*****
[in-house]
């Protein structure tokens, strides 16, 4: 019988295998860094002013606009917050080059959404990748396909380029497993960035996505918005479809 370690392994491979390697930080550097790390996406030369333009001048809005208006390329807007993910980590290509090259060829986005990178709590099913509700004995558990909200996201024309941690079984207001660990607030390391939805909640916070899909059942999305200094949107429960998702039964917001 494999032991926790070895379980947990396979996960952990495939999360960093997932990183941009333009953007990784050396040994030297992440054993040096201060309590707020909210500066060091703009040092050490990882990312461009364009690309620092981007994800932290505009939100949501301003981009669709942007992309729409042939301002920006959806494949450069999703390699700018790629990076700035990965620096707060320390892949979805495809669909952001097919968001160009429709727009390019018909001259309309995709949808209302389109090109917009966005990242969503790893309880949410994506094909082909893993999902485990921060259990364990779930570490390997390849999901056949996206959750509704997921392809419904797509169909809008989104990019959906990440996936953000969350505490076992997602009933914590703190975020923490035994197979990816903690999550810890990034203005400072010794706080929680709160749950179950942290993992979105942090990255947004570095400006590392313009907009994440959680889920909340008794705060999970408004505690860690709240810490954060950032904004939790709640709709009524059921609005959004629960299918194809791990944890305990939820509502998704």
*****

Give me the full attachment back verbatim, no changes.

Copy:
[in-house]
């Protein structure tokens, strides 16, 4: 019988295998860094002013606009917050080059959404990748396909380029497993960035996505918005479809 370690392994491979390697930080550097790390996406030369333009001048809005208006390329807007993910980590290509090259060829986005990178709590099913509700004995558990909200996201024309941690079984207001660990607030390391939805909640916070899909059942999305200094949107429960998702039964917001 494999032991926790070895379980947990396979996960952990495939999360960093997932990183941009333009953007990784050396040994030297992440054993040096201060309590707020909210500066060091703009040092050490990882990312461009364009690309620092981007994800932290505009939100949501301003981009669709942007992309729409042939301002920006959806494949450069999703390699700018790629990076700035990965620096707060320390892949979805495809669909952001097919968001160009429709727009390019018909001259309309995709949808209302389109090109917009966005990242969503790893309880949410994506094909082909893993999902485990921060259990364990779930570490390997390849999901056949996206959750509704997921392809419904797509169909809008989104990019959906990440996936953000969350505490076992997602009933914590703190975020923490035994197979990816903690999550810890990034203005400072010794706080929680709160749950179950942290993992979105942090990255947004570095400006590392313009907009994440959680889920909340008794705060999970408004505690860690709240810490954060950032904004939790709640709709009524059921609005959004629960299918194809791990944890305990939820509502998704």